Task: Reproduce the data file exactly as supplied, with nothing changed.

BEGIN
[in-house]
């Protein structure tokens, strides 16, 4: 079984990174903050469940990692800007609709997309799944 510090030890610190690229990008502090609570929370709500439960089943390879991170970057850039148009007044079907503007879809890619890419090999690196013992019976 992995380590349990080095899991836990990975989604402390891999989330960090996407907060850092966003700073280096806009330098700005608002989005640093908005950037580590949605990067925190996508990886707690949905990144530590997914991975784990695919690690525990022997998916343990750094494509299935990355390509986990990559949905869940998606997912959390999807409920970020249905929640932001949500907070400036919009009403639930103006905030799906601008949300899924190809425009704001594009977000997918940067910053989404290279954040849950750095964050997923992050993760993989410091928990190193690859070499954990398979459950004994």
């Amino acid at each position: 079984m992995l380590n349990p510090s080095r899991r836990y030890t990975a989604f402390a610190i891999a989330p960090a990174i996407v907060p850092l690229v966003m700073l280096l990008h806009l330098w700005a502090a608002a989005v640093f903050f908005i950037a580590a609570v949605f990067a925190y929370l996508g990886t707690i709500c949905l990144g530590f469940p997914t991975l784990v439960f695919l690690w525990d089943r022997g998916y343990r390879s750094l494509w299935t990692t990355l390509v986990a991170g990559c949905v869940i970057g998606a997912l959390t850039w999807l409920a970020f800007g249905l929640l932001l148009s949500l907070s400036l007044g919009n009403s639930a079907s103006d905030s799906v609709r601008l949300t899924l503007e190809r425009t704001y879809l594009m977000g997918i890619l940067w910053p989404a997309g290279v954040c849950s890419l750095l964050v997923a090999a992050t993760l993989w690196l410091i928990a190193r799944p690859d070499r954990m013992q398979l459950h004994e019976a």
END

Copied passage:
[in-house]
């Protein structure tokens, strides 16, 4: 079984990174903050469940990692800007609709997309799944 510090030890610190690229990008502090609570929370709500439960089943390879991170970057850039148009007044079907503007879809890619890419090999690196013992019976 992995380590349990080095899991836990990975989604402390891999989330960090996407907060850092966003700073280096806009330098700005608002989005640093908005950037580590949605990067925190996508990886707690949905990144530590997914991975784990695919690690525990022997998916343990750094494509299935990355390509986990990559949905869940998606997912959390999807409920970020249905929640932001949500907070400036919009009403639930103006905030799906601008949300899924190809425009704001594009977000997918940067910053989404290279954040849950750095964050997923992050993760993989410091928990190193690859070499954990398979459950004994």
């Amino acid at each position: 079984m992995l380590n349990p510090s080095r899991r836990y030890t990975a989604f402390a610190i891999a989330p960090a990174i996407v907060p850092l690229v966003m700073l280096l990008h806009l330098w700005a502090a608002a989005v640093f903050f908005i950037a580590a609570v949605f990067a925190y929370l996508g990886t707690i709500c949905l990144g530590f469940p997914t991975l784990v439960f695919l690690w525990d089943r022997g998916y343990r390879s750094l494509w299935t990692t990355l390509v986990a991170g990559c949905v869940i970057g998606a997912l959390t850039w999807l409920a970020f800007g249905l929640l932001l148009s949500l907070s400036l007044g919009n009403s639930a079907s103006d905030s799906v609709r601008l949300t899924l503007e190809r425009t704001y879809l594009m977000g997918i890619l940067w910053p989404a997309g290279v954040c849950s890419l750095l964050v997923a090999a992050t993760l993989w690196l410091i928990a190193r799944p690859d070499r954990m013992q398979l459950h004994e019976a």